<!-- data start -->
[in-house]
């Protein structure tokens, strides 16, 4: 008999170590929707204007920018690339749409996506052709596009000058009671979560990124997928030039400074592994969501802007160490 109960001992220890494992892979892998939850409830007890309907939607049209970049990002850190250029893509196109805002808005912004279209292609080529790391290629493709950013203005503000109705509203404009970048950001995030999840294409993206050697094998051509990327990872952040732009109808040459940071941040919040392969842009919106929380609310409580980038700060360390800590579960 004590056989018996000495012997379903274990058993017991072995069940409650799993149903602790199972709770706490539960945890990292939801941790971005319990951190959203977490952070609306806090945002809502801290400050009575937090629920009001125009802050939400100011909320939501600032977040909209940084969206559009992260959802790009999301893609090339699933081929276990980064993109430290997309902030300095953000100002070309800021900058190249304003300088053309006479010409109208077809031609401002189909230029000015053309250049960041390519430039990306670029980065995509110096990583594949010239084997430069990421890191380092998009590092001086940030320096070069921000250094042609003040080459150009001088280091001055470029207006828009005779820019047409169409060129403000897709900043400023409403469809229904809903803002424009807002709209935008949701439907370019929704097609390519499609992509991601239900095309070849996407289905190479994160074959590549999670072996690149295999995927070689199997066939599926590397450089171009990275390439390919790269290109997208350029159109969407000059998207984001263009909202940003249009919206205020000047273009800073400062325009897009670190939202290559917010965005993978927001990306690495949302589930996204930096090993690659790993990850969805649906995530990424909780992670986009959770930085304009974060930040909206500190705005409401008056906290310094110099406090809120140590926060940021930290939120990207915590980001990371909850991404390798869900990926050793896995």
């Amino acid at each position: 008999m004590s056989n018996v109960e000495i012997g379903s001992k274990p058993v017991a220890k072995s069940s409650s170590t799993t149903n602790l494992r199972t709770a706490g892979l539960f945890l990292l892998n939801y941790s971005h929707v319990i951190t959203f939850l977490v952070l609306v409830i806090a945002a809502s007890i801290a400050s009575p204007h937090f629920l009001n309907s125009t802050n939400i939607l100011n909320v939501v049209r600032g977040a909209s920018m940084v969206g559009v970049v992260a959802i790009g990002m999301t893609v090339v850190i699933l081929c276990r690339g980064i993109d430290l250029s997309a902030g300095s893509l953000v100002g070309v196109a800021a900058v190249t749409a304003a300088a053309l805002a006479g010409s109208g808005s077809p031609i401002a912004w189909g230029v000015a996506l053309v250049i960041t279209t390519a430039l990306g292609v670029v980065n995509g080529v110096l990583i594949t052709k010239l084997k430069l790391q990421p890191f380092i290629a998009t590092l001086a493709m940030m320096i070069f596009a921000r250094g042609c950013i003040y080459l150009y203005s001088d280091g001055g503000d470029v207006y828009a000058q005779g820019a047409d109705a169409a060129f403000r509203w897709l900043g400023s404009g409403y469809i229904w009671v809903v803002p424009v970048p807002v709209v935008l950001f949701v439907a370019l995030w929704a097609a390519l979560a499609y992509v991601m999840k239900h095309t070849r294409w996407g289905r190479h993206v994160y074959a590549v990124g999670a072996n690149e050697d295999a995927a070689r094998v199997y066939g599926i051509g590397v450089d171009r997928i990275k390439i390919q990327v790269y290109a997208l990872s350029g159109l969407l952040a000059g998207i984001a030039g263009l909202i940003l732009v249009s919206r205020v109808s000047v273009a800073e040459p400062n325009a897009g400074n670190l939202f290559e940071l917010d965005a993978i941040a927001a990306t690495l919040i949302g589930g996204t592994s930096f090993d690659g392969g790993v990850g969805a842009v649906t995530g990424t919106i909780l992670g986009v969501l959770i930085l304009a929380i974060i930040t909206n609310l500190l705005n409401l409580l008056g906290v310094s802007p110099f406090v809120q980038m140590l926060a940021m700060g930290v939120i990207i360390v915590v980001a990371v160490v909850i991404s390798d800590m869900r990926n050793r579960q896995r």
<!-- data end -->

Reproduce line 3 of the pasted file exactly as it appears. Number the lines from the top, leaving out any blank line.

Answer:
């Amino acid at each position: 008999m004590s056989n018996v109960e000495i012997g379903s001992k274990p058993v017991a220890k072995s069940s409650s170590t799993t149903n602790l494992r199972t709770a706490g892979l539960f945890l990292l892998n939801y941790s971005h929707v319990i951190t959203f939850l977490v952070l609306v409830i806090a945002a809502s007890i801290a400050s009575p204007h937090f629920l009001n309907s125009t802050n939400i939607l100011n909320v939501v049209r600032g977040a909209s920018m940084v969206g559009v970049v992260a959802i790009g990002m999301t893609v090339v850190i699933l081929c276990r690339g980064i993109d430290l250029s997309a902030g300095s893509l953000v100002g070309v196109a800021a900058v190249t749409a304003a300088a053309l805002a006479g010409s109208g808005s077809p031609i401002a912004w189909g230029v000015a996506l053309v250049i960041t279209t390519a430039l990306g292609v670029v980065n995509g080529v110096l990583i594949t052709k010239l084997k430069l790391q990421p890191f380092i290629a998009t590092l001086a493709m940030m320096i070069f596009a921000r250094g042609c950013i003040y080459l150009y203005s001088d280091g001055g503000d470029v207006y828009a000058q005779g820019a047409d109705a169409a060129f403000r509203w897709l900043g400023s404009g409403y469809i229904w009671v809903v803002p424009v970048p807002v709209v935008l950001f949701v439907a370019l995030w929704a097609a390519l979560a499609y992509v991601m999840k239900h095309t070849r294409w996407g289905r190479h993206v994160y074959a590549v990124g999670a072996n690149e050697d295999a995927a070689r094998v199997y066939g599926i051509g590397v450089d171009r997928i990275k390439i390919q990327v790269y290109a997208l990872s350029g159109l969407l952040a000059g998207i984001a030039g263009l909202i940003l732009v249009s919206r205020v109808s000047v273009a800073e040459p400062n325009a897009g400074n670190l939202f290559e940071l917010d965005a993978i941040a927001a990306t690495l919040i949302g589930g996204t592994s930096f090993d690659g392969g790993v990850g969805a842009v649906t995530g990424t919106i909780l992670g986009v969501l959770i930085l304009a929380i974060i930040t909206n609310l500190l705005n409401l409580l008056g906290v310094s802007p110099f406090v809120q980038m140590l926060a940021m700060g930290v939120i990207i360390v915590v980001a990371v160490v909850i991404s390798d800590m869900r990926n050793r579960q896995r």